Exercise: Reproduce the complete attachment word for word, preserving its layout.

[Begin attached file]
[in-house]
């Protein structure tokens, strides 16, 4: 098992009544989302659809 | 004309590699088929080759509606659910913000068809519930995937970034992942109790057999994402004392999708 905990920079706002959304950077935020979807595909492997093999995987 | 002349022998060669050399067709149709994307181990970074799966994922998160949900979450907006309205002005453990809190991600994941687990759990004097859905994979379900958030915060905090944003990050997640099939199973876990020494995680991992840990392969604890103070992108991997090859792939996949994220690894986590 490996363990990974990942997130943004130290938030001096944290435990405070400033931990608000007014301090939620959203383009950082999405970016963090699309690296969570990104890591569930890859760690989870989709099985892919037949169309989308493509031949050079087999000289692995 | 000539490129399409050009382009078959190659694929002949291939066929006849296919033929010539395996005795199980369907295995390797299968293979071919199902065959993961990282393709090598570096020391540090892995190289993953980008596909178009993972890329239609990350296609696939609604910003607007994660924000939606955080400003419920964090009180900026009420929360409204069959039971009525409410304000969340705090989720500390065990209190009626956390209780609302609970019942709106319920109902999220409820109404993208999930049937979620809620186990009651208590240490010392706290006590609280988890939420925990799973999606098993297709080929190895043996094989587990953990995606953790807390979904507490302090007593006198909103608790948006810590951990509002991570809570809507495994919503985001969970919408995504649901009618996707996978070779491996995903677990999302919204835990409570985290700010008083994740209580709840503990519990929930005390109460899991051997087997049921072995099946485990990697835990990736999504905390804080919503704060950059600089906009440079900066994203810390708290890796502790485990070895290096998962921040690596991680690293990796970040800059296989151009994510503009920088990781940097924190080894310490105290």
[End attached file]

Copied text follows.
[in-house]
């Protein structure tokens, strides 16, 4: 098992009544989302659809 | 004309590699088929080759509606659910913000068809519930995937970034992942109790057999994402004392999708 905990920079706002959304950077935020979807595909492997093999995987 | 002349022998060669050399067709149709994307181990970074799966994922998160949900979450907006309205002005453990809190991600994941687990759990004097859905994979379900958030915060905090944003990050997640099939199973876990020494995680991992840990392969604890103070992108991997090859792939996949994220690894986590 490996363990990974990942997130943004130290938030001096944290435990405070400033931990608000007014301090939620959203383009950082999405970016963090699309690296969570990104890591569930890859760690989870989709099985892919037949169309989308493509031949050079087999000289692995 | 000539490129399409050009382009078959190659694929002949291939066929006849296919033929010539395996005795199980369907295995390797299968293979071919199902065959993961990282393709090598570096020391540090892995190289993953980008596909178009993972890329239609990350296609696939609604910003607007994660924000939606955080400003419920964090009180900026009420929360409204069959039971009525409410304000969340705090989720500390065990209190009626956390209780609302609970019942709106319920109902999220409820109404993208999930049937979620809620186990009651208590240490010392706290006590609280988890939420925990799973999606098993297709080929190895043996094989587990953990995606953790807390979904507490302090007593006198909103608790948006810590951990509002991570809570809507495994919503985001969970919408995504649901009618996707996978070779491996995903677990999302919204835990409570985290700010008083994740209580709840503990519990929930005390109460899991051997087997049921072995099946485990990697835990990736999504905390804080919503704060950059600089906009440079900066994203810390708290890796502790485990070895290096998962921040690596991680690293990796970040800059296989151009994510503009920088990781940097924190080894310490105290």